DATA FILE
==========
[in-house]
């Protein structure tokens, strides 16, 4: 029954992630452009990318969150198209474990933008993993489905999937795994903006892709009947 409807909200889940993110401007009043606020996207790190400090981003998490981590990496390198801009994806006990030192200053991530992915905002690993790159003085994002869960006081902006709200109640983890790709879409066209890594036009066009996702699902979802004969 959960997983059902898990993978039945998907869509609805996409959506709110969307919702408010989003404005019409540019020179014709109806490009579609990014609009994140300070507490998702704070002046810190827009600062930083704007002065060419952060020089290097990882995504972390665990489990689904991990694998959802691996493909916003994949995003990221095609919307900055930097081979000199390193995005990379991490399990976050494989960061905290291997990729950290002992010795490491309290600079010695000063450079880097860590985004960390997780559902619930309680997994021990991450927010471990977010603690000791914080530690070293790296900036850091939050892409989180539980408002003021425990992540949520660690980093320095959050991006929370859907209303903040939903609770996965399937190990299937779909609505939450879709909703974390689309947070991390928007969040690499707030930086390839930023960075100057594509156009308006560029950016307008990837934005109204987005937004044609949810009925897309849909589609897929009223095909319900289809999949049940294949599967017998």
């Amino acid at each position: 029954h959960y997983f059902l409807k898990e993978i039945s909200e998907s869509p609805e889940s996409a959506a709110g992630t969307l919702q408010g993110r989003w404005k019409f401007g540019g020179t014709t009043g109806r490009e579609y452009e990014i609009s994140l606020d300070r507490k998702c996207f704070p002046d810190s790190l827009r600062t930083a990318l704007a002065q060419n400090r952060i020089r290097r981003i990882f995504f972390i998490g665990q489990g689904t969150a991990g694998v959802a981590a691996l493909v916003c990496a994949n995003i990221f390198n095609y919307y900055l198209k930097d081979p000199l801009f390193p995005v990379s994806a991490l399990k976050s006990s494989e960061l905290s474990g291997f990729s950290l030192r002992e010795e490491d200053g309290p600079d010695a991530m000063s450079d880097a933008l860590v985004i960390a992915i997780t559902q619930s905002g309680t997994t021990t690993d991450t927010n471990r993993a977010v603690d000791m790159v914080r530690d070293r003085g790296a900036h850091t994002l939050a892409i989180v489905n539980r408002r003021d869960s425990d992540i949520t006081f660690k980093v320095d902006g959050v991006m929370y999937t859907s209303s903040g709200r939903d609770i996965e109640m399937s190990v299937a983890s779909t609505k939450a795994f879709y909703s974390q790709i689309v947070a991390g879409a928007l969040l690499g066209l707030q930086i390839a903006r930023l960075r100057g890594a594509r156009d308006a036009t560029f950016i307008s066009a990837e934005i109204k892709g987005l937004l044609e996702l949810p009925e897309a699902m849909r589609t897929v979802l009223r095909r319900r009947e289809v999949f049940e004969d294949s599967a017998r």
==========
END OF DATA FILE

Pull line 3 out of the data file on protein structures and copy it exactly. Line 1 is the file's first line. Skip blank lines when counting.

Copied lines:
């Amino acid at each position: 029954h959960y997983f059902l409807k898990e993978i039945s909200e998907s869509p609805e889940s996409a959506a709110g992630t969307l919702q408010g993110r989003w404005k019409f401007g540019g020179t014709t009043g109806r490009e579609y452009e990014i609009s994140l606020d300070r507490k998702c996207f704070p002046d810190s790190l827009r600062t930083a990318l704007a002065q060419n400090r952060i020089r290097r981003i990882f995504f972390i998490g665990q489990g689904t969150a991990g694998v959802a981590a691996l493909v916003c990496a994949n995003i990221f390198n095609y919307y900055l198209k930097d081979p000199l801009f390193p995005v990379s994806a991490l399990k976050s006990s494989e960061l905290s474990g291997f990729s950290l030192r002992e010795e490491d200053g309290p600079d010695a991530m000063s450079d880097a933008l860590v985004i960390a992915i997780t559902q619930s905002g309680t997994t021990t690993d991450t927010n471990r993993a977010v603690d000791m790159v914080r530690d070293r003085g790296a900036h850091t994002l939050a892409i989180v489905n539980r408002r003021d869960s425990d992540i949520t006081f660690k980093v320095d902006g959050v991006m929370y999937t859907s209303s903040g709200r939903d609770i996965e109640m399937s190990v299937a983890s779909t609505k939450a795994f879709y909703s974390q790709i689309v947070a991390g879409a928007l969040l690499g066209l707030q930086i390839a903006r930023l960075r100057g890594a594509r156009d308006a036009t560029f950016i307008s066009a990837e934005i109204k892709g987005l937004l044609e996702l949810p009925e897309a699902m849909r589609t897929v979802l009223r095909r319900r009947e289809v999949f049940e004969d294949s599967a017998r």